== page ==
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HOW TO LIVE TO 100 AND LOVE IT!
HOW TO LIVE TO 100 AND LOVE IT!
We’re living longer than ever before, thanks to healthier lifestyles and medical advancements such as vaccines and antibiotics.
Lisa Bendall

The average life expectancy in Canada, currently 82 and rising, has increased by 11 years since 1960. Of course, reaching a ripe old age is significantly more rewarding if you feel fit and healthy, and your life is full.

Researchers who study longevity and health have concluded that people who live the longest share some common characteristics in where and how they live, and how proactively they take care of themselves. “Longevity is useless if it means more years incapacitated in a home,” says Benjamin Zendel, a professor at Memorial University of Newfoundland and Canada Research Chair in Aging and Auditory Neuroscience.

Follow these 45 proven—and often surprising—habits to get the most out of life.

RULE #1: TREAT YOUR BODY RIGHT

Watch your weight

An analysis in the Annals of Internal Medicine of three long-term studies found that being overweight at any time in adulthood can shorten your life significantly. If you’re heavy, losing just five to 10 per cent of your body weight will help prevent life-threatening chronic diseases such as diabetes.

Brush your teeth

“There’s a correlation between poor oral health and the risk of other conditions, such as cardiovascular disease and diabetes,” says Dr. Howard Tenenbaum, the dentist-in-chief at Toronto’s Sinai Health System. Bacteria from the mouth can enter the bloodstream and spread. Even the molecules involved in fighting oral infection appear to exacerbate inflammation elsewhere in the body.

Get your eyes checked

According to a 2014 study in the Journal of the American Medical Association, the reduction in independence from vision loss has an impact on lifespan. In the study, seniors who were gradually losing their vision—that is, by one eye-chart line per year—were 16 per cent more likely to have died eight years later. The researchers believe that correcting vision or learning strategies for adapting to vision loss, like how to read a grocery list with a magnifying tool, can reduce this risk.

Breathe deeply

Lung capacity begins to decline around age 35 as your airways lose elasticity, your posture changes and your diaphragm loses strength, making it more difficult to take in the oxygen your body needs to stay active and healthy. Slow these changes by exercising your lungs for five or 10 minutes a day: breathe deeply, concentrating on lowering your diaphragm—the muscle under your lungs that allows these organs to expand. Gradually extend the time it takes you to inhale and exhale.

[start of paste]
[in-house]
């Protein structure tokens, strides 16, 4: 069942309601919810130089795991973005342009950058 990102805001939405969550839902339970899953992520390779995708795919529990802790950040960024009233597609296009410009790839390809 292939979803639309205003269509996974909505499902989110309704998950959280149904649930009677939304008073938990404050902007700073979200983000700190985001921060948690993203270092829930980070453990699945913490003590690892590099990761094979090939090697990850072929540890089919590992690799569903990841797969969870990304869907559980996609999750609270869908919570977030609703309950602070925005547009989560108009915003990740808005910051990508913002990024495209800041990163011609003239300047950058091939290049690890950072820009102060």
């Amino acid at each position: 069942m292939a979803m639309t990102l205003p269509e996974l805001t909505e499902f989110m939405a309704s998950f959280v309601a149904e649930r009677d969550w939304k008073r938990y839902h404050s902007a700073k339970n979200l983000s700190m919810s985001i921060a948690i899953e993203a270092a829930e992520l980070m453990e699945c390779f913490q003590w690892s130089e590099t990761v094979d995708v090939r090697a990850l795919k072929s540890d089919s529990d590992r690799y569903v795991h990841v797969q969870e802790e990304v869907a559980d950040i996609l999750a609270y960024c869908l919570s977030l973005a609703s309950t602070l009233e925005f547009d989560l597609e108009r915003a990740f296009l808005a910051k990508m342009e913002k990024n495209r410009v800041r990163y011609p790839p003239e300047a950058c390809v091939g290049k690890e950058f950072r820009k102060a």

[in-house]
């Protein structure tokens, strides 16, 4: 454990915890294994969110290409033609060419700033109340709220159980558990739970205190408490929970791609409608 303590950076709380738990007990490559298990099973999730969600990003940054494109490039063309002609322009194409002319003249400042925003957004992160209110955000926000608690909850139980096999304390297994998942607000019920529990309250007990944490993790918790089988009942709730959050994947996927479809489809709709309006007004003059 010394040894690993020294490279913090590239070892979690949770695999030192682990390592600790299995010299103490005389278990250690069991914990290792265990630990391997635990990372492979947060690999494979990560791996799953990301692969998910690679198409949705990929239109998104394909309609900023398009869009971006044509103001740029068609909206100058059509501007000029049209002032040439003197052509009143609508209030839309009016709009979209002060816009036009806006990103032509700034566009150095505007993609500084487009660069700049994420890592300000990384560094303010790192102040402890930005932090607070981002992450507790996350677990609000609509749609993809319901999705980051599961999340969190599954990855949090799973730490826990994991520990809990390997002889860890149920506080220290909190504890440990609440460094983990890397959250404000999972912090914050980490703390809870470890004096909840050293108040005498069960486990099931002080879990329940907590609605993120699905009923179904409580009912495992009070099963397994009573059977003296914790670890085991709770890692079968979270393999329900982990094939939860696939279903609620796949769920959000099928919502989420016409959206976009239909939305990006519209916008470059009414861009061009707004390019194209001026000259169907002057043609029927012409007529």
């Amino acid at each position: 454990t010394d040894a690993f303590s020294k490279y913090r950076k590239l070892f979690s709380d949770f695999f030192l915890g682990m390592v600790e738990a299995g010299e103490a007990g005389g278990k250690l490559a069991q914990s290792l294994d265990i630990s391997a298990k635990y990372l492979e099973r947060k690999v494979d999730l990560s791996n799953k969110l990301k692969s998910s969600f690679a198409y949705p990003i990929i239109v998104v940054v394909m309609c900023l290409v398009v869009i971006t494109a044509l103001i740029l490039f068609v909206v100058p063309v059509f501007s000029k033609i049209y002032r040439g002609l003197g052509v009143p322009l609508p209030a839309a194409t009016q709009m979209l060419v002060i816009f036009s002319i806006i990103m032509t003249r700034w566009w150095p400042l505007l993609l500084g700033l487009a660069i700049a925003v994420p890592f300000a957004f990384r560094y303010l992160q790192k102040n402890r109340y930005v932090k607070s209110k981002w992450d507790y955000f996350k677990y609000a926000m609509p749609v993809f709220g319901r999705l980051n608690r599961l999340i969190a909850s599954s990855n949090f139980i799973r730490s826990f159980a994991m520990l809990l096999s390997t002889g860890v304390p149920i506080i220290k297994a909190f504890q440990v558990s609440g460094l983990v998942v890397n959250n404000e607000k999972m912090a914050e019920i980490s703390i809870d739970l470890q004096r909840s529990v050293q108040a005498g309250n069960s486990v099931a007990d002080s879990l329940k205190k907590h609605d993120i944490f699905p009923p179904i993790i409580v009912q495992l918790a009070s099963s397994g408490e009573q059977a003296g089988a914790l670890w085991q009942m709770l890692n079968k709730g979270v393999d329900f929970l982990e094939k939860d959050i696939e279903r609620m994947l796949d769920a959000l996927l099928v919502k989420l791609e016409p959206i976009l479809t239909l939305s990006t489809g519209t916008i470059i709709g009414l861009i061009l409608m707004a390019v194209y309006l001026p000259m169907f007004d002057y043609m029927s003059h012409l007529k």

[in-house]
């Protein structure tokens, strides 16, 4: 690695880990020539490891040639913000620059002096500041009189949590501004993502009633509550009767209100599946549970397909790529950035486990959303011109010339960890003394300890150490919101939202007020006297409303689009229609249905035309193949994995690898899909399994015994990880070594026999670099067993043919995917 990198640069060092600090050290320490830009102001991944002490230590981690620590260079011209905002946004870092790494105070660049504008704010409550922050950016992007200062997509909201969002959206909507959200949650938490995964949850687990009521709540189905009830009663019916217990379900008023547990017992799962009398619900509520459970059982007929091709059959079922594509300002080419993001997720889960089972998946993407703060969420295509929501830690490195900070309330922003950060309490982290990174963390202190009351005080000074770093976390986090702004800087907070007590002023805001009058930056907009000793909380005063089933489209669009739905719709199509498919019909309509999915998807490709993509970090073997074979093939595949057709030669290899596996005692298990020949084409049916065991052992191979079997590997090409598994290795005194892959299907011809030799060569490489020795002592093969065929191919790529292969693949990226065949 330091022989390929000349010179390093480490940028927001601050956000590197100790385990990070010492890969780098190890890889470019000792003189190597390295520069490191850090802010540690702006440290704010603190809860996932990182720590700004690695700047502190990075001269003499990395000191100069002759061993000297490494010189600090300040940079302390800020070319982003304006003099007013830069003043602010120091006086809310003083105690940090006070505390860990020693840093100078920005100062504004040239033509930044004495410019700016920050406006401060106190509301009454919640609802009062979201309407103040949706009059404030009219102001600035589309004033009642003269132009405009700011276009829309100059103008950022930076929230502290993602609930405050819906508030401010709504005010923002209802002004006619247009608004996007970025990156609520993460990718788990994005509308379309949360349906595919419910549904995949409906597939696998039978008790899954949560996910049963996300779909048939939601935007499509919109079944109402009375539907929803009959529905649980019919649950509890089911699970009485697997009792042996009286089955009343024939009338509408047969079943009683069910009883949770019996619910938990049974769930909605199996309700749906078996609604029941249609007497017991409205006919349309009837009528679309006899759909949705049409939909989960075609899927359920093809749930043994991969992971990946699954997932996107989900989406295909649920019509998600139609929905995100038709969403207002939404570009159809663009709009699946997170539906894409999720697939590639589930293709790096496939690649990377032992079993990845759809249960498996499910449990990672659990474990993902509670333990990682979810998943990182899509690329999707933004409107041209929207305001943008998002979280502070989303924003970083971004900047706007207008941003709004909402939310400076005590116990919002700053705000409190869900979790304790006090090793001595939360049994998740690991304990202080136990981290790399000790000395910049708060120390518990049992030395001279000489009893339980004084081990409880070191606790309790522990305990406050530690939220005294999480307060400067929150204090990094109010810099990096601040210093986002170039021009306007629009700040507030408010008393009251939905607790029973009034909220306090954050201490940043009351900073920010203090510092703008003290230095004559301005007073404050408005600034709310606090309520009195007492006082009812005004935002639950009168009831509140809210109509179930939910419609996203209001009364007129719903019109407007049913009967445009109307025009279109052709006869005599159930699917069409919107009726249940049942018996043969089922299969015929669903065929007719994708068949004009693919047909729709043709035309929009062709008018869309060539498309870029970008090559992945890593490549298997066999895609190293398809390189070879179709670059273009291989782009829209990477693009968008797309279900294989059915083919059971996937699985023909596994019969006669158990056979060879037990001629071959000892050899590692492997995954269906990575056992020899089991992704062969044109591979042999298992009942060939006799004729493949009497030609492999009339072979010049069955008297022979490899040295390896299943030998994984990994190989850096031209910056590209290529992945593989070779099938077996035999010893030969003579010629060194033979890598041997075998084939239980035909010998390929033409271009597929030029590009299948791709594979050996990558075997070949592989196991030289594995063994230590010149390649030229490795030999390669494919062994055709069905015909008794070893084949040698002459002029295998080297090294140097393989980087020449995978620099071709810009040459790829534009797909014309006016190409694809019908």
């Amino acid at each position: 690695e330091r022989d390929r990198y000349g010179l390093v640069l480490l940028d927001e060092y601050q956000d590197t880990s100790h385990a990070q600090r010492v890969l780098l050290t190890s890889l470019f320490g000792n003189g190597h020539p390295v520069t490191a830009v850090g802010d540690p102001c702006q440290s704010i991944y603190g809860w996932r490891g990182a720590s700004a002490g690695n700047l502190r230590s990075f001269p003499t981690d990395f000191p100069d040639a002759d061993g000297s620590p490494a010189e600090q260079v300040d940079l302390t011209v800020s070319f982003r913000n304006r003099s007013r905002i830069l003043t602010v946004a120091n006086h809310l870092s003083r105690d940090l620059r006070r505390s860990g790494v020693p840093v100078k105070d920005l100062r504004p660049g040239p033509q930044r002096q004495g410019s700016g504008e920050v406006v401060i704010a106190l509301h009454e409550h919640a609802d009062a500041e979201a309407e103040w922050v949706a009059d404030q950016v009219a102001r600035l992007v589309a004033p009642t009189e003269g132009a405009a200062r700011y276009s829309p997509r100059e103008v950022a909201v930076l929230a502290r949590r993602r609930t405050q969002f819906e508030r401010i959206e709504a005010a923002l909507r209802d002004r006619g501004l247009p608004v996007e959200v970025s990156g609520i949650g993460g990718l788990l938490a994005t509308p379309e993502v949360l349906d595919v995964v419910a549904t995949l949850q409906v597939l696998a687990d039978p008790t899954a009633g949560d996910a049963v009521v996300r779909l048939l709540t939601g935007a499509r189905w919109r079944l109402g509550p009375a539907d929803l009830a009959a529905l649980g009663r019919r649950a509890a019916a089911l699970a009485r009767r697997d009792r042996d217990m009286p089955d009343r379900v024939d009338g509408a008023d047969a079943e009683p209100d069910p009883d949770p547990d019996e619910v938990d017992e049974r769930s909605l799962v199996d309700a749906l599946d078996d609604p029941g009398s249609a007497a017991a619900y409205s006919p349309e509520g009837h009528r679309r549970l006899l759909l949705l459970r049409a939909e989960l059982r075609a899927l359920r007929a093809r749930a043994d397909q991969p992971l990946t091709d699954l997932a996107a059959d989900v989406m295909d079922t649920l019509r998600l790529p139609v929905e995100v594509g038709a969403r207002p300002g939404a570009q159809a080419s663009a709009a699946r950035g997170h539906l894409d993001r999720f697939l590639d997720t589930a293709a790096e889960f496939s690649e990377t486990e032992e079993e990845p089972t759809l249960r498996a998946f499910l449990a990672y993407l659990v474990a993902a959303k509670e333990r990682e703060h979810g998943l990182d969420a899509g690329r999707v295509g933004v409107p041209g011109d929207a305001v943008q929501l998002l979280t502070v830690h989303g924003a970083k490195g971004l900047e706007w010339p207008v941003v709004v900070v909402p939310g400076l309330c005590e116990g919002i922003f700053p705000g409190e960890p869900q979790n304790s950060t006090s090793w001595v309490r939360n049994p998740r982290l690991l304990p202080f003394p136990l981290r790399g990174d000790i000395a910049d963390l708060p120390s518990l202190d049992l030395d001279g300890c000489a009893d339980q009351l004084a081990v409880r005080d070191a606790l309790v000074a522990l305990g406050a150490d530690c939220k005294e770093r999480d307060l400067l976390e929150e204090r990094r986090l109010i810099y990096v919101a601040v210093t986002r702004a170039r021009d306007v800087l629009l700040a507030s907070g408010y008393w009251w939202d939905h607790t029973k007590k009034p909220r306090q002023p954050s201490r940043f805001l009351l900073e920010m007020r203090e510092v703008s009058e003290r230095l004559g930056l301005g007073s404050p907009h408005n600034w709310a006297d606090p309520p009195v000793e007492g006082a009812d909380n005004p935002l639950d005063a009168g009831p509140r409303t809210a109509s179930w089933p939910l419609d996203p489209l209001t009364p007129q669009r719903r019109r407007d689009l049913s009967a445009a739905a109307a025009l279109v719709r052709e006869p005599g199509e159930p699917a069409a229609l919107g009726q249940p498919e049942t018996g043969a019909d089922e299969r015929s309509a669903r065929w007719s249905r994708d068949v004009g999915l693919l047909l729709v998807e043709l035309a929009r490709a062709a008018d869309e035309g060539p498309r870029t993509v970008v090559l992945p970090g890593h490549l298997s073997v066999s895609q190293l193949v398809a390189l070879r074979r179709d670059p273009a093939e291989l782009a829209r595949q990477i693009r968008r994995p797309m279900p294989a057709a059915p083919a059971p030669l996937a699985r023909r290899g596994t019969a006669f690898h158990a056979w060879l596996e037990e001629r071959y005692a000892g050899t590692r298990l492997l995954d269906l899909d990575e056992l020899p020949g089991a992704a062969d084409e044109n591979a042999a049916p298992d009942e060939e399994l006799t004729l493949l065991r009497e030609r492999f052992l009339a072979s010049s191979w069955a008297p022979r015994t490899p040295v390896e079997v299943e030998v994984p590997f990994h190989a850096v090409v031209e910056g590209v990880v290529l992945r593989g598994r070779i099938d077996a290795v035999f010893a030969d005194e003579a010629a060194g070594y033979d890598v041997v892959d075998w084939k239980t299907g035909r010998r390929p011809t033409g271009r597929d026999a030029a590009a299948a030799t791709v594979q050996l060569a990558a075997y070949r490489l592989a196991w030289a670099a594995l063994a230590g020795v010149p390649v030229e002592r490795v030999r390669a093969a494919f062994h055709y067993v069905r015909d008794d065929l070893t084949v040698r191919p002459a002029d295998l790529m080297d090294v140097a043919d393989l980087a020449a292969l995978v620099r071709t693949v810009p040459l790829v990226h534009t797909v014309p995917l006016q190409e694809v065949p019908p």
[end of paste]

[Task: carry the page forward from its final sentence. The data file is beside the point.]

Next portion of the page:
Don’t overmedicate

A 2015 study of over 5,000 Spanish seniors revealed that patients on the most pills died the earliest. Although it doesn’t prove that multiple prescriptions (known as “polypharmacy”) are the cause of an earlier death, what’s known is that we’re more vulnerable to drug interactions and side effects as we age. Even common medications like ibuprofen can lead to ulcers, kidney disease or cardiovascular events if taken long term. Bring a list of all your prescriptions to your next GP appointment and find out if you can reduce or eliminate anything.

Tend to your tootsies

A potential complication of diabetes, a disease shared by 2.3 million Canadians, is open sores on the feet. A 2019 Australian study linked diabetic foot ulcers to a death up to 15 years earlier than the average. Check your feet regularly for redness or breaks in the skin, and see a health-care professional if you have concerns.

Strengthen your skeleton...

New research from the Garvan Institute of Medical Research in Darlinghurst, Australia, suggests that when we slow our age-related bone loss with nitrogen-bisphosphonate medications, it lowers the rate of early death by as much as 34 per cent.

...and replace worn hips

If you’ve been advised to have hip surgery but put it off because you don’t relish the long recovery, you might reconsider. In Sweden, almost 132,000 patients who had a total hip replacement had a higher chance of being alive 10 years later. The researchers couldn’t pinpoint the reasons but believe many factors are at play, noting that a hip replacement typically improves mobility and lessens pain.

Book a flu shot—every year

Over 83,000 people in North America died last year from catching the flu, and about 912,000 were hospitalized due to flu complications such as pneumonia. Even if you recover, you can have lasting scar tissue in your airways, making it harder for your lungs to oxygenate your tissues.

Reconsider HRT

Before going on hormone replacement therapy, ask your doctor about the risks. According to authors of a 2019 study in Preventive Medicine Reports, women who enter menopause before age 45 raise their mortality risk by 31 per cent if they take hormones. Previous studies linked this therapy to cancer, heart attack, stroke and bone fractures.

Don’t neglect your rump

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January/February 2020